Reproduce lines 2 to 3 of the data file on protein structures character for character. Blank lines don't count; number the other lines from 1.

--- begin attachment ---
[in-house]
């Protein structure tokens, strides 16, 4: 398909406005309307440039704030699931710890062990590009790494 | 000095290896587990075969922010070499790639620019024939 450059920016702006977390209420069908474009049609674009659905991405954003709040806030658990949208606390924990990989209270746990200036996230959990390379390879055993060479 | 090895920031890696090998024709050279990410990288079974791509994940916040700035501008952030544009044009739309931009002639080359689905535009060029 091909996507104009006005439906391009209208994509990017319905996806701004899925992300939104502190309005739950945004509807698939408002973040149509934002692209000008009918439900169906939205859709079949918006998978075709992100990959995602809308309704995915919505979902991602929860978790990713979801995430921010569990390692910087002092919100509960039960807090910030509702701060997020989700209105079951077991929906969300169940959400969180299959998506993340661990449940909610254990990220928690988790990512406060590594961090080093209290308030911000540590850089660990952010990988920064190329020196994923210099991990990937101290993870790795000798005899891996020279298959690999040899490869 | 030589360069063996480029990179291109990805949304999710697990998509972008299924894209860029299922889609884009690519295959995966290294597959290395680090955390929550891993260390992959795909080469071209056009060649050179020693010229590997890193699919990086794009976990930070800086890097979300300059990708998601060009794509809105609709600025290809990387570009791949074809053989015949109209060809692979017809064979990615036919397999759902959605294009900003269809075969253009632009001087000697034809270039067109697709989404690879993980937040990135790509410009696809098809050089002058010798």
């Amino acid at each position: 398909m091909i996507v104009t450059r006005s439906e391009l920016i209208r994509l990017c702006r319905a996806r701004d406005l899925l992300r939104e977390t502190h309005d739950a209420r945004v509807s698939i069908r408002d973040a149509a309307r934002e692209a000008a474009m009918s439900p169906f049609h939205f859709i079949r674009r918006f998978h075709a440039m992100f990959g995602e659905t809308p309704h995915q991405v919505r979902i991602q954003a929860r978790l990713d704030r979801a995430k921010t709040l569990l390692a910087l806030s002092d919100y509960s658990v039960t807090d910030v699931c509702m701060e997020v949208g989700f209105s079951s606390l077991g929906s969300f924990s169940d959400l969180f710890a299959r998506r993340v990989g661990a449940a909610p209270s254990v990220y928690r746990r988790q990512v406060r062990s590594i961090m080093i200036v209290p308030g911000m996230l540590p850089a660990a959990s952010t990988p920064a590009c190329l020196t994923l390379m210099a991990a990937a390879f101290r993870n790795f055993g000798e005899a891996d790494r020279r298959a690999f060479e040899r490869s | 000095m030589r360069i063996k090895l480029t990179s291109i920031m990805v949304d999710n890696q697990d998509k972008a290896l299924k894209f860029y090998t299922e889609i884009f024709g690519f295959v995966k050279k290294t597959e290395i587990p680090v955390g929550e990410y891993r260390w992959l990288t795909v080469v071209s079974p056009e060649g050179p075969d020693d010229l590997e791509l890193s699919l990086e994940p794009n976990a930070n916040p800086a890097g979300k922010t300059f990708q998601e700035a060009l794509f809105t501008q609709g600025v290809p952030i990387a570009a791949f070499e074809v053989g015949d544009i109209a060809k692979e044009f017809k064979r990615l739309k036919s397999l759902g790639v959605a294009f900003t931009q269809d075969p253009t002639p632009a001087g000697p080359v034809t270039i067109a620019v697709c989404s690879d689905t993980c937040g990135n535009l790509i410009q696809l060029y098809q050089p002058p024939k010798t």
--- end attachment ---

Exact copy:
């Protein structure tokens, strides 16, 4: 398909406005309307440039704030699931710890062990590009790494 | 000095290896587990075969922010070499790639620019024939 450059920016702006977390209420069908474009049609674009659905991405954003709040806030658990949208606390924990990989209270746990200036996230959990390379390879055993060479 | 090895920031890696090998024709050279990410990288079974791509994940916040700035501008952030544009044009739309931009002639080359689905535009060029 091909996507104009006005439906391009209208994509990017319905996806701004899925992300939104502190309005739950945004509807698939408002973040149509934002692209000008009918439900169906939205859709079949918006998978075709992100990959995602809308309704995915919505979902991602929860978790990713979801995430921010569990390692910087002092919100509960039960807090910030509702701060997020989700209105079951077991929906969300169940959400969180299959998506993340661990449940909610254990990220928690988790990512406060590594961090080093209290308030911000540590850089660990952010990988920064190329020196994923210099991990990937101290993870790795000798005899891996020279298959690999040899490869 | 030589360069063996480029990179291109990805949304999710697990998509972008299924894209860029299922889609884009690519295959995966290294597959290395680090955390929550891993260390992959795909080469071209056009060649050179020693010229590997890193699919990086794009976990930070800086890097979300300059990708998601060009794509809105609709600025290809990387570009791949074809053989015949109209060809692979017809064979990615036919397999759902959605294009900003269809075969253009632009001087000697034809270039067109697709989404690879993980937040990135790509410009696809098809050089002058010798």
């Amino acid at each position: 398909m091909i996507v104009t450059r006005s439906e391009l920016i209208r994509l990017c702006r319905a996806r701004d406005l899925l992300r939104e977390t502190h309005d739950a209420r945004v509807s698939i069908r408002d973040a149509a309307r934002e692209a000008a474009m009918s439900p169906f049609h939205f859709i079949r674009r918006f998978h075709a440039m992100f990959g995602e659905t809308p309704h995915q991405v919505r979902i991602q954003a929860r978790l990713d704030r979801a995430k921010t709040l569990l390692a910087l806030s002092d919100y509960s658990v039960t807090d910030v699931c509702m701060e997020v949208g989700f209105s079951s606390l077991g929906s969300f924990s169940d959400l969180f710890a299959r998506r993340v990989g661990a449940a909610p209270s254990v990220y928690r746990r988790q990512v406060r062990s590594i961090m080093i200036v209290p308030g911000m996230l540590p850089a660990a959990s952010t990988p920064a590009c190329l020196t994923l390379m210099a991990a990937a390879f101290r993870n790795f055993g000798e005899a891996d790494r020279r298959a690999f060479e040899r490869s | 000095m030589r360069i063996k090895l480029t990179s291109i920031m990805v949304d999710n890696q697990d998509k972008a290896l299924k894209f860029y090998t299922e889609i884009f024709g690519f295959v995966k050279k290294t597959e290395i587990p680090v955390g929550e990410y891993r260390w992959l990288t795909v080469v071209s079974p056009e060649g050179p075969d020693d010229l590997e791509l890193s699919l990086e994940p794009n976990a930070n916040p800086a890097g979300k922010t300059f990708q998601e700035a060009l794509f809105t501008q609709g600025v290809p952030i990387a570009a791949f070499e074809v053989g015949d544009i109209a060809k692979e044009f017809k064979r990615l739309k036919s397999l759902g790639v959605a294009f900003t931009q269809d075969p253009t002639p632009a001087g000697p080359v034809t270039i067109a620019v697709c989404s690879d689905t993980c937040g990135n535009l790509i410009q696809l060029y098809q050089p002058p024939k010798t």